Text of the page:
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Roxbury International Film Festival's 25th Anniversary


The 25th anniversary of the Roxbury International Film Festival exceeded all expectations, delivering a diverse range of films that explored themes of life, community activism, and even ventured into the realm of science fiction. Among the standout films was "Welcoming the Embrace," a poignant portrayal of the profound love shared by Martin Luther King Jr. and Coretta Scott King during their time in Boston. The film revisited the historic moment when Dr. King picked up Coretta Scott King in front of the New England Conservatory of Music for their first date, highlighting the enduring monument of their love.


The sculpture of this iconic moment between Martin Luther King Jr. and Coretta Scott King is a powerful symbol, one that encourages reflection and conversation. It's a testament to the enduring impact of their love on our collective consciousness.


Another remarkable film, "Boston Photograph," offered a unique perspective on the city of Boston, focusing on the vibrant Roxbury community and its influence extending to the South End. This film showcased how Roxbury and the South End served as incubators for black artists, musicians, and theater luminaries, including jazz legends like Miles Davis, Duke Ellington, and Charlie Parker, as well as Roxbury's own Roy Haynes. Theater great August Wilson also honed his talents in this vibrant community before making his mark in New York. Boston's soul emanated from Roxbury and the South End, nurturing the growth of these talented individuals, who went on to become national icons. This rich cultural history includes luminaries such as Phyllis Wheatley, W.E.B. Du Bois, Bill R. Bivens, and Big Puppy, who all had roots in this vibrant community.


As festival organizer Lisa Simmons aptly stated, "This is our city; black artists, dancers, and sculptors have been an integral part of Roxbury since the 1920s and continue to enrich our community." The Embraced monument, situated at the heart of Roxbury, serves as a focal point around which the essence of the community thrives. From 1951 to 1953, Boston produced leaders and giants who played pivotal roles in shaping black America, many of whom emerged from the South End and Roxbury.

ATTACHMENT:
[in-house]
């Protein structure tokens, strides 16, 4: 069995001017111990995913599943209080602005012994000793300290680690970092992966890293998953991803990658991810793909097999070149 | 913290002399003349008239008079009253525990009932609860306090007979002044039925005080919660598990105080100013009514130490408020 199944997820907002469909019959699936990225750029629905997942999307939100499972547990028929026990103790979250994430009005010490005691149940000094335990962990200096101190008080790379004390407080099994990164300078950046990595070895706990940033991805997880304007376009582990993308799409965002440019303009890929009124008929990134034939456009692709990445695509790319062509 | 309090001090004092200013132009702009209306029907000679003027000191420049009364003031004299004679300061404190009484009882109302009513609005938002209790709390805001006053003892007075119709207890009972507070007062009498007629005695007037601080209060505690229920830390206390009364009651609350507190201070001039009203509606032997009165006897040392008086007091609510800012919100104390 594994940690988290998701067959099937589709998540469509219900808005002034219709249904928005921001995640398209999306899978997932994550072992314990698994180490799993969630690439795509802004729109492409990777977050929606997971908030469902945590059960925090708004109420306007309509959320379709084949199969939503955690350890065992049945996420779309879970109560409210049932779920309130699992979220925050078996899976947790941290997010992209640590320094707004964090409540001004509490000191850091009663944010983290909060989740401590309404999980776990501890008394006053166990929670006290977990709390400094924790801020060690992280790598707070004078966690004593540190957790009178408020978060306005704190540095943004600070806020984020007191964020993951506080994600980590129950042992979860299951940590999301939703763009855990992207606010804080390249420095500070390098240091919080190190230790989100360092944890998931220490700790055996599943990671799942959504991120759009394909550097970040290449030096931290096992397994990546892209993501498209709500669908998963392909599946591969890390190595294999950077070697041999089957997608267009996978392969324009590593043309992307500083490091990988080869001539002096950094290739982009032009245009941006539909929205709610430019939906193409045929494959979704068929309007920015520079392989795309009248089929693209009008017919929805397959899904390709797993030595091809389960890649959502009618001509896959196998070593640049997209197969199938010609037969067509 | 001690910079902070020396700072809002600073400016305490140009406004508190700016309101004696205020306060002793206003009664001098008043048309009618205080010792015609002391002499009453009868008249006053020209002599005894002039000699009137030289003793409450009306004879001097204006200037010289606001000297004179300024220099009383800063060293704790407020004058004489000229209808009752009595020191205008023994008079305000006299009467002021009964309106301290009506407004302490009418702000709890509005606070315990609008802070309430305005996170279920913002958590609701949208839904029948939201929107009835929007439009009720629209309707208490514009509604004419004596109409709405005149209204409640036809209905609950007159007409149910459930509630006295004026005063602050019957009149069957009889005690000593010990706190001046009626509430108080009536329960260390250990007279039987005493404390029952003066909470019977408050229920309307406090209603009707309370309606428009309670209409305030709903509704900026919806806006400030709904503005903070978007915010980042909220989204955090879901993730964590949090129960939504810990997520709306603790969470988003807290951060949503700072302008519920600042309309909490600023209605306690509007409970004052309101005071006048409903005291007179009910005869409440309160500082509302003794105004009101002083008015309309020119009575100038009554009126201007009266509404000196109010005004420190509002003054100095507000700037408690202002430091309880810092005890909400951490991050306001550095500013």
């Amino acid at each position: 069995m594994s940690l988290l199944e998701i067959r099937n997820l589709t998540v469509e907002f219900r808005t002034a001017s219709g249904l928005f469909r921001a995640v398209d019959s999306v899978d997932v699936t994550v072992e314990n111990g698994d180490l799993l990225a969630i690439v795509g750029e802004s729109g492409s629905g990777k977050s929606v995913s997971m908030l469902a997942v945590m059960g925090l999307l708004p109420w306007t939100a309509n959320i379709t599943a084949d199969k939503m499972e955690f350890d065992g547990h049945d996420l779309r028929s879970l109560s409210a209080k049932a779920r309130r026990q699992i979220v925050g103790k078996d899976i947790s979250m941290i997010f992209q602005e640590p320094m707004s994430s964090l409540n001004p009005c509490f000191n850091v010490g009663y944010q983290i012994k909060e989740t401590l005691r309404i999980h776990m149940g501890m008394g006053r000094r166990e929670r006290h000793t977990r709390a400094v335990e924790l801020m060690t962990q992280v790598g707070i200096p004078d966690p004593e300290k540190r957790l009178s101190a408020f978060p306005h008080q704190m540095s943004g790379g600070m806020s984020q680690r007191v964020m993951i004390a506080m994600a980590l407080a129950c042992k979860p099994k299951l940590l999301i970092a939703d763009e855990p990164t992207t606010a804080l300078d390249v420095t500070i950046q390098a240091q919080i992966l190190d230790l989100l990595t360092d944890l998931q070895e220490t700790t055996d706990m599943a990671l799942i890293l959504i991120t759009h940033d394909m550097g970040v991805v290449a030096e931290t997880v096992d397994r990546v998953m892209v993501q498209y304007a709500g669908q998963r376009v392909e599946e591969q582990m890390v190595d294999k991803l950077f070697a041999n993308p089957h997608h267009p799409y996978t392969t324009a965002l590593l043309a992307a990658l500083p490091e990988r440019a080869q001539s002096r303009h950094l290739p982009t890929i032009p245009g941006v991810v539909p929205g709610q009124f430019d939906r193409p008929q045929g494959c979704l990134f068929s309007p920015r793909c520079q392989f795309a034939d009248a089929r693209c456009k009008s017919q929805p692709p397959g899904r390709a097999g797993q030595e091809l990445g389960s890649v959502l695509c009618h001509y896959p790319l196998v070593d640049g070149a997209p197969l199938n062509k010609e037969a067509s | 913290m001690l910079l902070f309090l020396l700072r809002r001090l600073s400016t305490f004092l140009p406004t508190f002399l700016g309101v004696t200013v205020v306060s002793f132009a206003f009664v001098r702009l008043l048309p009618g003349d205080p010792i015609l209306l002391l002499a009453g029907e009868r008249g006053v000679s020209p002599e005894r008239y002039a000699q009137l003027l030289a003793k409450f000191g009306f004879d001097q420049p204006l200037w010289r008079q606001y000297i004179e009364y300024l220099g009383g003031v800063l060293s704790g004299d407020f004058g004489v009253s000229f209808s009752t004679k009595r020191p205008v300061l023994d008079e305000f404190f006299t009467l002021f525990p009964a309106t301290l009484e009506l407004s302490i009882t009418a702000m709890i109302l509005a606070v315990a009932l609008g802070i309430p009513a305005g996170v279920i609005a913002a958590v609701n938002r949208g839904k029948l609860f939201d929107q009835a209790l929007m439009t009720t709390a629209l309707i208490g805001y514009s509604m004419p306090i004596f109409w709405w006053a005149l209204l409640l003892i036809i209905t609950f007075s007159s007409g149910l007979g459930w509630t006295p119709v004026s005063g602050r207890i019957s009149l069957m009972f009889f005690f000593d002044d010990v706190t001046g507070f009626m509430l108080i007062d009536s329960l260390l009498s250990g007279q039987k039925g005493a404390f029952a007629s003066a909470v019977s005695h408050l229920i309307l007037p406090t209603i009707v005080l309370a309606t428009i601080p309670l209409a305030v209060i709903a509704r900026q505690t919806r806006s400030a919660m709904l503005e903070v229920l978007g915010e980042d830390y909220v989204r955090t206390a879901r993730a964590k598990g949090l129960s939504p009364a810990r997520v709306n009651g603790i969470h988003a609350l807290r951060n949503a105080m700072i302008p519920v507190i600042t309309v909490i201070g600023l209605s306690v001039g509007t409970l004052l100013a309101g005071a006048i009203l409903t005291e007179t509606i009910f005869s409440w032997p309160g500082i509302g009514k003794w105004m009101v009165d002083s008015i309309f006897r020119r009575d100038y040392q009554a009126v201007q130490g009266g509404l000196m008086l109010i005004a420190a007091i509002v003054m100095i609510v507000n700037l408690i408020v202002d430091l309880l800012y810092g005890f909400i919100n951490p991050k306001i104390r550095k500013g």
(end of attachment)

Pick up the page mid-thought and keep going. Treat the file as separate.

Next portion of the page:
"Great Day in Roxbury and Highland Park" was another film that celebrated community resilience and the people who have sustained it. Despite facing challenging times, Roxbury's Highland Park endures. The film pays tribute to those who have made sacrifices to keep this community intact, including respected figures like Mel King, Lloyd King, and Chuck Turner, who worked tirelessly to prevent a highway from dividing the Roxbury community. Edward L. Cooper, a pioneer who founded a youth gardening program in Highland Park, is also remembered through the Edward L. Cooper Community Center. This nonprofit initiative has long championed social and economic justice, making it Boston's oldest gardening program. The Roxbury Action program, led by George Morrison and George Rayner, also played a significant role in creating homeownership opportunities for Highland Park residents.


The film "Mattapan" shed light on the origins of this unique community, highlighting the Indigenous Native American heritage often overlooked. Mattapan, whose name means "Good place to sit or good place to eat" in 1630, was where settlers first arrived. Teens from the Mattapan Teen Center dedicated themselves to creating this informative film, which featured interviews with longtime community residents. These residents shared stories of their enduring connection to Mattapan, including their love for the Mattapoisett River and the joy of hanging out at the new juice bar, Juice Up. The film uncovered the hidden art and culture of Mattapan, demonstrating that there is much more to this community than meets the eye.


The festival also featured compelling script readings, including "Lena and Leonard," a touching tribute to Lois P. Roach's parents that delves into their love story and the challenges they faced during segregation. "Love Of A Lifetime" is another powerful reading, exploring the complexities of grief, love, and healing. It follows Darius as he copes with the loss of his wife, Angela, and embarks on a journey of self-discovery.


"The Deal" offers a dramatic examination of power dynamics and betrayal in the entertainment industry. It centers around a young actor and his manager, Chuck, who wields influence through secrets and deception. As tensions rise and a tragedy unfolds, Sam Scott realizes the extent of Chuck's betrayal and resolves to seek justice through a thorough contract review.


These excerpts only scratch the surface of the outstanding films showcased during the Roxbury International Film Festival's 25th anniversary. Year after year, the festival continues to elevate the voices and talents of filmmakers of color, and it remains a source of pride for all who appreciate their work.


Save the date for the next Roxbury International Film Festival, taking place from June 20th to June 28th, 2024.

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